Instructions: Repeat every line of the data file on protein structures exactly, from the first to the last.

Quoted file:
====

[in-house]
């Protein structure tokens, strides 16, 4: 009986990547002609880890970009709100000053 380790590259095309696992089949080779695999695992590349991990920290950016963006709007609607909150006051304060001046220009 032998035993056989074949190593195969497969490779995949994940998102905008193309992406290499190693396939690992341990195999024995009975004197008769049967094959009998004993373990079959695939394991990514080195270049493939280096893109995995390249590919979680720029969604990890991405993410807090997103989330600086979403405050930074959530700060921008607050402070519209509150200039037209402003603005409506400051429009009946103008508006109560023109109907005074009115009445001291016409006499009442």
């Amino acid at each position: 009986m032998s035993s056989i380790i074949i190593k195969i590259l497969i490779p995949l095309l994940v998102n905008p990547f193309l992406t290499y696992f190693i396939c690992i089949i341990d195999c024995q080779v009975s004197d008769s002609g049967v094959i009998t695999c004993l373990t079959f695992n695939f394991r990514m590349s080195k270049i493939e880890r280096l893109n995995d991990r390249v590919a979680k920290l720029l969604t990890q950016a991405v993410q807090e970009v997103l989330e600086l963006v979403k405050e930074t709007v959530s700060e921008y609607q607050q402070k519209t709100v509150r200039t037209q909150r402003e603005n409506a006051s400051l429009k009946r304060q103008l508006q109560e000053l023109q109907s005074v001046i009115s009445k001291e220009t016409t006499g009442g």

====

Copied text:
[in-house]
């Protein structure tokens, strides 16, 4: 009986990547002609880890970009709100000053 380790590259095309696992089949080779695999695992590349991990920290950016963006709007609607909150006051304060001046220009 032998035993056989074949190593195969497969490779995949994940998102905008193309992406290499190693396939690992341990195999024995009975004197008769049967094959009998004993373990079959695939394991990514080195270049493939280096893109995995390249590919979680720029969604990890991405993410807090997103989330600086979403405050930074959530700060921008607050402070519209509150200039037209402003603005409506400051429009009946103008508006109560023109109907005074009115009445001291016409006499009442």
């Amino acid at each position: 009986m032998s035993s056989i380790i074949i190593k195969i590259l497969i490779p995949l095309l994940v998102n905008p990547f193309l992406t290499y696992f190693i396939c690992i089949i341990d195999c024995q080779v009975s004197d008769s002609g049967v094959i009998t695999c004993l373990t079959f695992n695939f394991r990514m590349s080195k270049i493939e880890r280096l893109n995995d991990r390249v590919a979680k920290l720029l969604t990890q950016a991405v993410q807090e970009v997103l989330e600086l963006v979403k405050e930074t709007v959530s700060e921008y609607q607050q402070k519209t709100v509150r200039t037209q909150r402003e603005n409506a006051s400051l429009k009946r304060q103008l508006q109560e000053l023109q109907s005074v001046i009115s009445k001291e220009t016409t006499g009442g």